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12 August 2019
August 12 is World Elephant Day. I couldn't NOT talk about it!
Elephants have always been my favorite. I dreamed of having my own dog, but we never could, and I longed to learn to ride a horse, which I also couldn't. Elephants, however, were in a different category. I didn't want one in the back yard and I wasn't going to ride one, but I sure loved seeing them.
They were always the animal I wanted to see at the zoo and loved going to the circus where I waited eagerly to see the elephants.
Each year when the circus came to town, Char and I would take our kids down to watch them unload the train, especially the elephants.
Then we would run over to the coliseum, where the circus would perform and watch the elephants marching onto the grounds. This particular year, Char and I found ourselves and our then-five children standing at the back of the big cat tent when the elephants arrived, marching very close to us--and we had nowhere to go. One guy warned us "watch out for that one--she kicks."
It was not until many years later that I began to really learn about elephants. I started reading a blog called "Moon Rattled," which no longer exists, and I started to learn about elephants and the treatment they receive in captivity. I started following the site for the Elephant Sanctuary in Tennessee, which rescues elephants from circuses and zoos and gives them a place which, while not what it would be in Africa or Asia, is still somewhere away from the prying eyes of people like us, and allows them to live in small groups, as they would in the wild. Elephants are perhaps the most intelligent beings on the planet and in the wild they have complex physical and social needs.
Babies are often taken from their mothers and brought somewhere where they live their lives in chains (and you know how I feel about babies being taken from their mothers)
And then there is the ivory trade. I don't know if he has reversed it but in March of 2018, Trump lifted an Obama era ban on importing ivory...the ban may once again be back, due to the outcry of so many. I don't know. But other countries--China in particular--still imports lots of ivory. For the sake of some little ivory do-dad, a mother is killed, her tusks hacked off and her baby is left orphaned and heartbroken.
If that sounds melodramatic, do some exploring in the David Sheldrick Wildlife Trust in Kenya, which rescues these orphans and raises them to adulthood when they can be releasesd back into the wild. The stories that break you heart are the babies who are so distraught at the memory of the death of their mother and being without her that they literally die of a broken heart.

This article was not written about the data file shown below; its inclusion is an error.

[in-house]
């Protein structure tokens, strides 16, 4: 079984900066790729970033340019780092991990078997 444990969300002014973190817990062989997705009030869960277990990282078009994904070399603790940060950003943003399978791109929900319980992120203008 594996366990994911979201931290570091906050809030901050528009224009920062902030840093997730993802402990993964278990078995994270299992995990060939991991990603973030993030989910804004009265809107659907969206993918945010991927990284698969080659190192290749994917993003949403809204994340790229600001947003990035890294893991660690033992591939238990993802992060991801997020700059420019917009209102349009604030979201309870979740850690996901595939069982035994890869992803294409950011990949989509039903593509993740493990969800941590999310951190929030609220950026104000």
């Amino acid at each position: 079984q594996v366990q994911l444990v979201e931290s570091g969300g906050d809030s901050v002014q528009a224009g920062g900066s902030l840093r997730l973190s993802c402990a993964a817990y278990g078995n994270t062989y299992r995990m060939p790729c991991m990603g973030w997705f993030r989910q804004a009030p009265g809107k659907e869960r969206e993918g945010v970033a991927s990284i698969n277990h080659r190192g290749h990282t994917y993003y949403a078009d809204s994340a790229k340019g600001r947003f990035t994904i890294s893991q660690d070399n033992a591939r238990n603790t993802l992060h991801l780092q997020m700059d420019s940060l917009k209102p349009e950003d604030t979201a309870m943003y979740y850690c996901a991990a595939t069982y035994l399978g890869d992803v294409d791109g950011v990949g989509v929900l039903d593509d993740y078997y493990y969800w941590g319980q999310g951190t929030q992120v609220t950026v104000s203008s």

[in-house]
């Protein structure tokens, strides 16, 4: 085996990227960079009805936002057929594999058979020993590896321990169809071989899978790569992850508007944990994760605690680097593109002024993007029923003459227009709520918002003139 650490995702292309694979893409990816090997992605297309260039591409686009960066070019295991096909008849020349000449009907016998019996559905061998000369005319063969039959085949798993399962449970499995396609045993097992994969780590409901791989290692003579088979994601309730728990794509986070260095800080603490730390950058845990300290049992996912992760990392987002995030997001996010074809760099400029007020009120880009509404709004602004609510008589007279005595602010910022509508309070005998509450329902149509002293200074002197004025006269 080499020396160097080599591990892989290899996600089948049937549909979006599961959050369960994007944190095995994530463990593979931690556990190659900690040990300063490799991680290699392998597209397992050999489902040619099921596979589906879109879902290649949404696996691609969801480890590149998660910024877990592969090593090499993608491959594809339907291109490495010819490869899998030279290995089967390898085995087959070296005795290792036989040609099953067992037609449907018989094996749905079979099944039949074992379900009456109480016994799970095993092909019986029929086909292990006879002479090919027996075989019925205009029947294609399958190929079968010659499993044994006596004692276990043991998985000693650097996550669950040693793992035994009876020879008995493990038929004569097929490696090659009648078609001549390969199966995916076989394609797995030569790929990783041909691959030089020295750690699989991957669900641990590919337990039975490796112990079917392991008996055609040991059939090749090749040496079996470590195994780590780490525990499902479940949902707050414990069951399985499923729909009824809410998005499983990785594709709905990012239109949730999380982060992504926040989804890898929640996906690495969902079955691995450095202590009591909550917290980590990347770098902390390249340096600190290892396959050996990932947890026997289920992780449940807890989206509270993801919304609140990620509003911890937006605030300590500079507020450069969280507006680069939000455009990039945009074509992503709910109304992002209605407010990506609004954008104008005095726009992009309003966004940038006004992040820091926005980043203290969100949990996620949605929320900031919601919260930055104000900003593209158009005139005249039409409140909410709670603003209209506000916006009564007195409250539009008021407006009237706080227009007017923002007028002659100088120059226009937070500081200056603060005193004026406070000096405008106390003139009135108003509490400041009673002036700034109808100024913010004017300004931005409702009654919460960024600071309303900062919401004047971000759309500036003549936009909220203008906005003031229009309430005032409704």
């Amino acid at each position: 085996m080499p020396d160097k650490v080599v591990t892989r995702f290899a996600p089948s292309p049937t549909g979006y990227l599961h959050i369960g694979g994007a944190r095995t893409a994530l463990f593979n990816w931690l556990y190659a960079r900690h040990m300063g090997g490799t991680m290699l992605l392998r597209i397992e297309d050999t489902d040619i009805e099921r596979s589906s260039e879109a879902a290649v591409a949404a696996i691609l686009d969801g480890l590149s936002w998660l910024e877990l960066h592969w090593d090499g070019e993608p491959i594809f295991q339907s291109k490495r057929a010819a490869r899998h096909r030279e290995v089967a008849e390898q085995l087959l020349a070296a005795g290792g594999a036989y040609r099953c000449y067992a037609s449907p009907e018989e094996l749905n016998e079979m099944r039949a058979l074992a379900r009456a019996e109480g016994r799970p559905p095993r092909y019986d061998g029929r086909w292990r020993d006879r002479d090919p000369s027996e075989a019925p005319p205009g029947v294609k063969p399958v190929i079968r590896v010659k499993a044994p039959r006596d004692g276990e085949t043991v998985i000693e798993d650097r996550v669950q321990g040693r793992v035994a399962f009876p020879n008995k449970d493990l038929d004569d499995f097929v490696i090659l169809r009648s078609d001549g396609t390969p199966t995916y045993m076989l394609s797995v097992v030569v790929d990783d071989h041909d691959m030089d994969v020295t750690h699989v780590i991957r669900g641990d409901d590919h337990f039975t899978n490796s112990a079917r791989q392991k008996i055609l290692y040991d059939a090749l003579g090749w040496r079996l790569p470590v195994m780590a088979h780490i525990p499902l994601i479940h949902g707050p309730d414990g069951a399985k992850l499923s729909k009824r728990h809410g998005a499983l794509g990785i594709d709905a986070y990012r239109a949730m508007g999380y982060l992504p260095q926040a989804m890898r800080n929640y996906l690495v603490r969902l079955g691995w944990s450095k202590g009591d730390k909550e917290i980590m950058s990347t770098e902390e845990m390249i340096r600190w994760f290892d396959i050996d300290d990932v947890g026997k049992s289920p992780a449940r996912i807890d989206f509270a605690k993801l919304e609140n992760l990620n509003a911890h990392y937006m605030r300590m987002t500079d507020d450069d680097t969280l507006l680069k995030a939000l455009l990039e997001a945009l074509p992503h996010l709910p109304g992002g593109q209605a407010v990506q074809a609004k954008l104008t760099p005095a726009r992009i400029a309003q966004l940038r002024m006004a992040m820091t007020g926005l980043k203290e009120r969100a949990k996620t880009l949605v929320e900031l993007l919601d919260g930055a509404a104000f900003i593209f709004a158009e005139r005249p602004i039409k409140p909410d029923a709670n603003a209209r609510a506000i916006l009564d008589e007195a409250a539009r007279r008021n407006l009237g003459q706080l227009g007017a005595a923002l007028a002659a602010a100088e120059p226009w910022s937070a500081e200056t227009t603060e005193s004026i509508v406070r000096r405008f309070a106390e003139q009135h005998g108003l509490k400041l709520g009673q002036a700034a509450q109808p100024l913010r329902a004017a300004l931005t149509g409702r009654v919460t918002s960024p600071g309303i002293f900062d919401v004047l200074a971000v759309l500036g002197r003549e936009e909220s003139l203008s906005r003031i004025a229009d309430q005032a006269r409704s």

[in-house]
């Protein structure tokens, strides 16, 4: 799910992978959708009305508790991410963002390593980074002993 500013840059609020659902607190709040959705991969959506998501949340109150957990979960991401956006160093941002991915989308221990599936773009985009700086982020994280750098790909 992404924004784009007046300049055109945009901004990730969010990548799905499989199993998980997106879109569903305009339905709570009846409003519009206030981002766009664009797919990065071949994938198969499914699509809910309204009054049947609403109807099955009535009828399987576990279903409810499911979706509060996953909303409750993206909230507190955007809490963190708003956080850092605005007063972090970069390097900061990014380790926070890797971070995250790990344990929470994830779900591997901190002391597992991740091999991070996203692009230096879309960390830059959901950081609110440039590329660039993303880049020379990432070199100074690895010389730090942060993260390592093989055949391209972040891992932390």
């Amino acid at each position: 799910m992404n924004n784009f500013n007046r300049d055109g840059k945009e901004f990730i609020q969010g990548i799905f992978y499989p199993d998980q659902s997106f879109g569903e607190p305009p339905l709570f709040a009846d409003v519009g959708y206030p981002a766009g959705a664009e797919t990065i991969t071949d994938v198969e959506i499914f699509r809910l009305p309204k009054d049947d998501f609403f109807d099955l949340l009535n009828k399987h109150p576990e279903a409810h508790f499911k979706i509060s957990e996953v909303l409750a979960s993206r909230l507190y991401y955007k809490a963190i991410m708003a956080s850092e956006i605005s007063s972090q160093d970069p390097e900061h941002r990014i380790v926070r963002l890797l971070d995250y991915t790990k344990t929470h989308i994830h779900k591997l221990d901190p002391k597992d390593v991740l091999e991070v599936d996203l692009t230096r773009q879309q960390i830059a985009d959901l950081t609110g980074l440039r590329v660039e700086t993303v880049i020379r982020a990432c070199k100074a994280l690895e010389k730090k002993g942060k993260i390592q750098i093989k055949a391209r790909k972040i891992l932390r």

Check out the story of Nabulu to see the Sheldrick crew in action rescuing a baby. To date they have raised ~250 orphans to adulthood and released them back into the wild. Part of their fund raising allows you to "adopt" an orphan. I did for a couple of years. They send regular reports on "your" elephant (yours and dozens of other people, I'm sure!) but you feel you are doing something, from this side of the world to help in some little way.
Check this video for some interesting things about elephants, called "the only harmless great thing." The idea of World Elephant Day is to make people aware not only of the wonder that is elephants, but of the danger they are in. In 1930, there were some 10 million elephants in Africa. By 2016, it was estimated that the population had dropped 111,000 in the space of a decade. Today there are just 415,000 elephants in Africa. Their numbers have dropped 62% and there is a possibility that if things are not changed, they could be extinct in the next decade or two.
I have read a lot of books about elephants since my "awakening" and am constantly amazed at how complex their society is. Any nature video where you see what happens when elephants come across the bones of an elephant is just so impressive as are the many videos showing how elephants come together in a group when one is in trouble, or gathering around a newborn to keep it from being attacked by another animal.
I think my favorite story, though concerns Lawrence Anthony, called the "elephant whisperer." I loved his book. He never intended to have anything to do with elephants, but either he took a herd that was causing problems or they would be put down, so he took them and over the years established a respectful relationship with them. A couple of years after I read his book, I learned that he had died of a heart attack.
this gallery of 12 facts you probably didn't know about elephants, in
honor of World Elephant day.
PHOTO OF THE DAY
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